A Brief History of Harvey Comics
Mark Arnold lays out the titles and tribulations of Havey history. Originally published in the Harveyville Fun Times!
Harvey Comics was founded by Alfred Harvey. His first title was Pocket Comics #1, cover dated August 1941. Though the current Harvey Entertainment Company claims its origins as 1939, it has been confirmed that Harvey did not start his company until 1941. The confusion has arisen due to the fact that Harvey Comics assumed publication on various titles such as Speed Comics that had debuted in October 1939. Harvey did not publish Speed until its 14th issue in 1941.
Meanwhile, Sergeant George Baker was drawing a silent comic strip that appeared in the pages of Yank Magazine called “The Sad Sack.” After World War II ended, the strip continued in the regular Sunday papers with Sack as a civilian.
By 1949, Baker and Harvey had become friends and worked up a deal to publish a comic book version of Sad Sack, which premiered as Sad Sack Comics in September 1949. Sad Sack continued to be published until the original Harvey Comics company folded in 1982.
Also, Paramount Pictures was producing animated cartoons during the 40s under the Famous Studios banner. They produced animated versions of Popeye, Superman and Little Lulu, before deciding to create their own characters. They created future Harvey stars Casper, Little Audrey, Baby Huey, Herman and Katnip, and Buzzy.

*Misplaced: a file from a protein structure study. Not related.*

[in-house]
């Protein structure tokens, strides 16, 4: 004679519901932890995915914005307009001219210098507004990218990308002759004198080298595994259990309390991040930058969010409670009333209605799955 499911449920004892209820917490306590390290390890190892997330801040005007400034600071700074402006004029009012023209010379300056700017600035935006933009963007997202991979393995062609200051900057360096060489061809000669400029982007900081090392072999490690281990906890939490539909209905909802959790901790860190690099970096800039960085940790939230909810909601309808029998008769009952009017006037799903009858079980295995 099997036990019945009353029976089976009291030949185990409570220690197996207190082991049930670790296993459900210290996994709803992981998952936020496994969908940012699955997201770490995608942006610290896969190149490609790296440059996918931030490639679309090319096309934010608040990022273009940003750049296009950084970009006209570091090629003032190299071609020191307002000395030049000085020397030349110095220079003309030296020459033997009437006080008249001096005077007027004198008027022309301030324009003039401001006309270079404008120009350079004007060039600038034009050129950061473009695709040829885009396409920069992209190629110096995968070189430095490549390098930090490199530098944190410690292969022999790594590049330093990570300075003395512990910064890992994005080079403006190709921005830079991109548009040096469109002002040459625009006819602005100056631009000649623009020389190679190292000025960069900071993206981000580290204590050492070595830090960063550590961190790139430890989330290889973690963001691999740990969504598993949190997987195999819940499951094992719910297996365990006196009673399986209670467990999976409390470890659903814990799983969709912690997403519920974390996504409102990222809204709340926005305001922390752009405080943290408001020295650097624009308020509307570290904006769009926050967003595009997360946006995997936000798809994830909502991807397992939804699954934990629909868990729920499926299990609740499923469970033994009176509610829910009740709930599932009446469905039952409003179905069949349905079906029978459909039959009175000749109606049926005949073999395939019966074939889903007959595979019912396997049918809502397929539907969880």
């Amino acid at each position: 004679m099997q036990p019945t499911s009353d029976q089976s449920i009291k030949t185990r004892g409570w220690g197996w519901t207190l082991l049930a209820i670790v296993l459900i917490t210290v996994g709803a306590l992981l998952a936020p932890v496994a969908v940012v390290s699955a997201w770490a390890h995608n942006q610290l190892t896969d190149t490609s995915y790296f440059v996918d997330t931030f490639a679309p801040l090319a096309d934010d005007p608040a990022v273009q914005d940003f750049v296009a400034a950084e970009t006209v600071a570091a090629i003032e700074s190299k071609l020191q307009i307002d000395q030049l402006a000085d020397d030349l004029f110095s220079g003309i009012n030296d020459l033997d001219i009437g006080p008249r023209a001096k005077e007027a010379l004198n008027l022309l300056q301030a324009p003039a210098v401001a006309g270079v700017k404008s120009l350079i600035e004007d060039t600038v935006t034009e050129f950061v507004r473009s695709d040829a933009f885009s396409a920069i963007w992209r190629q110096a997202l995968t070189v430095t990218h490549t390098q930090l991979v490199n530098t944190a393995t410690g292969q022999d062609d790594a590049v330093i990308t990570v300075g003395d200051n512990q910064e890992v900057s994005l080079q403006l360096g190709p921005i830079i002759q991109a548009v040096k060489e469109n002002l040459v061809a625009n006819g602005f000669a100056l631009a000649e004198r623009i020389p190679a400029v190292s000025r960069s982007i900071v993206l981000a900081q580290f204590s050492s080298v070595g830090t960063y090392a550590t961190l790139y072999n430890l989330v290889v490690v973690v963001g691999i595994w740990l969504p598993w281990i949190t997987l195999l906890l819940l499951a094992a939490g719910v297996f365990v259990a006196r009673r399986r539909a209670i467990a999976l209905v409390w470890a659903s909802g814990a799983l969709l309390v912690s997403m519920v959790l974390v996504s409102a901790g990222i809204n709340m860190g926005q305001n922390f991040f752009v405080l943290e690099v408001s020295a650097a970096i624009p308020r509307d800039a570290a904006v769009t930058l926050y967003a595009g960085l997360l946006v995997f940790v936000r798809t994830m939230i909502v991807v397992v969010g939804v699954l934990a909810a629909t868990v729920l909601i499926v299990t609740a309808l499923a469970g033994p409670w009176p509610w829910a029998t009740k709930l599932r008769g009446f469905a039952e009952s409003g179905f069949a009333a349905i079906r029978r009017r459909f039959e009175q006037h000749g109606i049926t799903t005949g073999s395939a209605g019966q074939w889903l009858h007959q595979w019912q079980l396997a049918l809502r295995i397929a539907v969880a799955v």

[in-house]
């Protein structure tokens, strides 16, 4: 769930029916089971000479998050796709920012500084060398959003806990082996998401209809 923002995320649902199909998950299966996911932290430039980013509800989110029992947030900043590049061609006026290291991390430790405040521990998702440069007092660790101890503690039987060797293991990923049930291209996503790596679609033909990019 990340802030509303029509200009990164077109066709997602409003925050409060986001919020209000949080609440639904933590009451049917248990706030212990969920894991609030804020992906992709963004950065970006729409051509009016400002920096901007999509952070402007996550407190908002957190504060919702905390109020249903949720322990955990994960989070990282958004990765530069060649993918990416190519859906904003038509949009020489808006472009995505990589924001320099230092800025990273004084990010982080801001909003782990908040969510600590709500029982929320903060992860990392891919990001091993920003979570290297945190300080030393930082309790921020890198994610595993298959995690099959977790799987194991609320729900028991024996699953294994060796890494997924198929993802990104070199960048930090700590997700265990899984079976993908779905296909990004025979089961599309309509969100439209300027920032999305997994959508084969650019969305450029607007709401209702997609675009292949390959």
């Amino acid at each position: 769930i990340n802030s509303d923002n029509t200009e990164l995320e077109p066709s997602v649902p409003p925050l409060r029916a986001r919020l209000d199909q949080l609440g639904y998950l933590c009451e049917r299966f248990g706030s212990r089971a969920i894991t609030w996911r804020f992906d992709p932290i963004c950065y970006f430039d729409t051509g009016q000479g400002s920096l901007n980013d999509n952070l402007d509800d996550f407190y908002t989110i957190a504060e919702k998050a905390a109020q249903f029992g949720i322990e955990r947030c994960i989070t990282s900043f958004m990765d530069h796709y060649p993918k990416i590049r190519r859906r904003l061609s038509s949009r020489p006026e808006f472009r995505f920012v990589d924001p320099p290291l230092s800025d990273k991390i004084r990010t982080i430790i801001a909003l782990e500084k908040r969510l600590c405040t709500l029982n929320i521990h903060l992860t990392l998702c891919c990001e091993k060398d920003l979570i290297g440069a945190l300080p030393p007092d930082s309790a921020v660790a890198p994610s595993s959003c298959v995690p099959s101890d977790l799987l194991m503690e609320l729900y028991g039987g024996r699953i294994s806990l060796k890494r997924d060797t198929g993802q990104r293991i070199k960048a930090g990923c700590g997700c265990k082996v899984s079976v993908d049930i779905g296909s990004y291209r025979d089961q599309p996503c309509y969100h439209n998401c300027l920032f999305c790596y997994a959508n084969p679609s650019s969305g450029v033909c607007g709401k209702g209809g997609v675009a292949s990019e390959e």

But Harvey wasn’t the first publisher of the Famous/Paramount characters. That distinction belongs to Dell Publishing, who published Famous/Paramount characters in Animal Comics.
Later, St. John, who was best known for publishing comics featuring Terrytoons stars like Mighty Mouse, published Casper and Little Audrey.
Casper, the Friendly Ghost first appeared onscreen in 1945, but made his comic book debut in September 1949. Meanwhile, Little Audrey first appeared onscreen in 1948 and made her comic book debut in April of that year.
Baby Huey, the Baby Giant, also appeared in the first Casper issue and then appeared onscreen in 1950.
By 1952, Harvey picked up the rights to publish these characters, and started to create some of their own. Little Dot first appeared in different form in the first issue of Sad Sack Comics, but was redesigned by the time her title debuted in September 1953.